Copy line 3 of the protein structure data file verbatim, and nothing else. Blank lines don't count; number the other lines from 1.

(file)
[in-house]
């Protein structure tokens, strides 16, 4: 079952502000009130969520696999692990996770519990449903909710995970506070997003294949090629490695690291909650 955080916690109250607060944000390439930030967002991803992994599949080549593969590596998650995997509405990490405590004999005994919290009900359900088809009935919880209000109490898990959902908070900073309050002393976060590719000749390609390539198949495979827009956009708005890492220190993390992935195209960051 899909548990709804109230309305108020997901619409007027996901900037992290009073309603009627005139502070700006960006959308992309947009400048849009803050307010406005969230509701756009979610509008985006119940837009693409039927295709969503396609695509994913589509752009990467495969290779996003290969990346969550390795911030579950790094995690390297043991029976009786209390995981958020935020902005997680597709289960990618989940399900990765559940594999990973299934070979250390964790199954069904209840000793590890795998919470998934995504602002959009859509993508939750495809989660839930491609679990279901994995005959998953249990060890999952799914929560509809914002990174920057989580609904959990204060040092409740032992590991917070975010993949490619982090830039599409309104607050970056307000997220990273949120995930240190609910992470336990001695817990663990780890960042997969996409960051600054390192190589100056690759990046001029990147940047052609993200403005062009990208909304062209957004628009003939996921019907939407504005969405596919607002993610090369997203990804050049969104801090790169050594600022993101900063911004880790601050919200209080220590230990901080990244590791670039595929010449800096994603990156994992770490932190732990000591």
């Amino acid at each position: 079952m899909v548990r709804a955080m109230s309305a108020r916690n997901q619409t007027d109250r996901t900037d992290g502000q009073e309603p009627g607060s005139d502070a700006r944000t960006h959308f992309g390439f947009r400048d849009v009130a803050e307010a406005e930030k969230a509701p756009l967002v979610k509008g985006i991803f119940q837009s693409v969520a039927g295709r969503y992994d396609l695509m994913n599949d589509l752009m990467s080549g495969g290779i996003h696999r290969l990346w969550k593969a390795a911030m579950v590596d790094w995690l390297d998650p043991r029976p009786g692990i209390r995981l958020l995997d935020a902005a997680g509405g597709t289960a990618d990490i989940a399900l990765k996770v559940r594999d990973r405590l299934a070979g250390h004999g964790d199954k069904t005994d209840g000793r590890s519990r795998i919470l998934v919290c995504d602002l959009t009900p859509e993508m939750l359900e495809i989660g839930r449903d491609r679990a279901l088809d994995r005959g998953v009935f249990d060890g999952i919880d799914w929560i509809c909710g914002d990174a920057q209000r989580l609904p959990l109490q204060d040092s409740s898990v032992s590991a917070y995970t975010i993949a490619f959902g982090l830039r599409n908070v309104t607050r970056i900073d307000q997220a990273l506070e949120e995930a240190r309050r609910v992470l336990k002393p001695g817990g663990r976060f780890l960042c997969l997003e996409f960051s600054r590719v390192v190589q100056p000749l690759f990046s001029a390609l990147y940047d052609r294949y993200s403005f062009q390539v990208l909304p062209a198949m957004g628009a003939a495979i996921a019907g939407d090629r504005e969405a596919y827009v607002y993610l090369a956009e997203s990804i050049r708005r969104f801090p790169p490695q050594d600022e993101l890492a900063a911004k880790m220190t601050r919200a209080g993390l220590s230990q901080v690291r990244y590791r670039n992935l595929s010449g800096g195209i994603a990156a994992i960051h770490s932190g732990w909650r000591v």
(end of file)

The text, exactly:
């Amino acid at each position: 079952m899909v548990r709804a955080m109230s309305a108020r916690n997901q619409t007027d109250r996901t900037d992290g502000q009073e309603p009627g607060s005139d502070a700006r944000t960006h959308f992309g390439f947009r400048d849009v009130a803050e307010a406005e930030k969230a509701p756009l967002v979610k509008g985006i991803f119940q837009s693409v969520a039927g295709r969503y992994d396609l695509m994913n599949d589509l752009m990467s080549g495969g290779i996003h696999r290969l990346w969550k593969a390795a911030m579950v590596d790094w995690l390297d998650p043991r029976p009786g692990i209390r995981l958020l995997d935020a902005a997680g509405g597709t289960a990618d990490i989940a399900l990765k996770v559940r594999d990973r405590l299934a070979g250390h004999g964790d199954k069904t005994d209840g000793r590890s519990r795998i919470l998934v919290c995504d602002l959009t009900p859509e993508m939750l359900e495809i989660g839930r449903d491609r679990a279901l088809d994995r005959g998953v009935f249990d060890g999952i919880d799914w929560i509809c909710g914002d990174a920057q209000r989580l609904p959990l109490q204060d040092s409740s898990v032992s590991a917070y995970t975010i993949a490619f959902g982090l830039r599409n908070v309104t607050r970056i900073d307000q997220a990273l506070e949120e995930a240190r309050r609910v992470l336990k002393p001695g817990g663990r976060f780890l960042c997969l997003e996409f960051s600054r590719v390192v190589q100056p000749l690759f990046s001029a390609l990147y940047d052609r294949y993200s403005f062009q390539v990208l909304p062209a198949m957004g628009a003939a495979i996921a019907g939407d090629r504005e969405a596919y827009v607002y993610l090369a956009e997203s990804i050049r708005r969104f801090p790169p490695q050594d600022e993101l890492a900063a911004k880790m220190t601050r919200a209080g993390l220590s230990q901080v690291r990244y590791r670039n992935l595929s010449g800096g195209i994603a990156a994992i960051h770490s932190g732990w909650r000591v």